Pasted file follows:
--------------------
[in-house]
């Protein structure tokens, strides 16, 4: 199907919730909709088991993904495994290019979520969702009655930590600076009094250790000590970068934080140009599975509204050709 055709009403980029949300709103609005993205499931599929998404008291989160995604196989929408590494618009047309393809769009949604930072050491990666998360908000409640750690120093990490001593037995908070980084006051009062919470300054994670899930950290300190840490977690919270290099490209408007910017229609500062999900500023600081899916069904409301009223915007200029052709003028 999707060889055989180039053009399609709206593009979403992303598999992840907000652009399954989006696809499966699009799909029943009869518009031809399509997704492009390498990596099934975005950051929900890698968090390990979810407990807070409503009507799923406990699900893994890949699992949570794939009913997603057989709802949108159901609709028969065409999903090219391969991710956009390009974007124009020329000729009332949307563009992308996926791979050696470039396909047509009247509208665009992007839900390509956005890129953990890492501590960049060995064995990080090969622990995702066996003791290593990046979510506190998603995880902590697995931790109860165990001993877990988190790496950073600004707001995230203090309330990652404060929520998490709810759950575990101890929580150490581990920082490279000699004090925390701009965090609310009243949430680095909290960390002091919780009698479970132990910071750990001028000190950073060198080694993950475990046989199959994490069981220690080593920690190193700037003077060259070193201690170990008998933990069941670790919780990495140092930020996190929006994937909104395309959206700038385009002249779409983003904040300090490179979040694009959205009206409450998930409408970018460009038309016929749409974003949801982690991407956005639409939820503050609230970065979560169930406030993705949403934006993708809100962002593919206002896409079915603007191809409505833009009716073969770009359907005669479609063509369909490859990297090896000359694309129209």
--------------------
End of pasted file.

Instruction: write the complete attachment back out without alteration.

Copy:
[in-house]
């Protein structure tokens, strides 16, 4: 199907919730909709088991993904495994290019979520969702009655930590600076009094250790000590970068934080140009599975509204050709 055709009403980029949300709103609005993205499931599929998404008291989160995604196989929408590494618009047309393809769009949604930072050491990666998360908000409640750690120093990490001593037995908070980084006051009062919470300054994670899930950290300190840490977690919270290099490209408007910017229609500062999900500023600081899916069904409301009223915007200029052709003028 999707060889055989180039053009399609709206593009979403992303598999992840907000652009399954989006696809499966699009799909029943009869518009031809399509997704492009390498990596099934975005950051929900890698968090390990979810407990807070409503009507799923406990699900893994890949699992949570794939009913997603057989709802949108159901609709028969065409999903090219391969991710956009390009974007124009020329000729009332949307563009992308996926791979050696470039396909047509009247509208665009992007839900390509956005890129953990890492501590960049060995064995990080090969622990995702066996003791290593990046979510506190998603995880902590697995931790109860165990001993877990988190790496950073600004707001995230203090309330990652404060929520998490709810759950575990101890929580150490581990920082490279000699004090925390701009965090609310009243949430680095909290960390002091919780009698479970132990910071750990001028000190950073060198080694993950475990046989199959994490069981220690080593920690190193700037003077060259070193201690170990008998933990069941670790919780990495140092930020996190929006994937909104395309959206700038385009002249779409983003904040300090490179979040694009959205009206409450998930409408970018460009038309016929749409974003949801982690991407956005639409939820503050609230970065979560169930406030993705949403934006993708809100962002593919206002896409079915603007191809409505833009009716073969770009359907005669479609063509369909490859990297090896000359694309129209």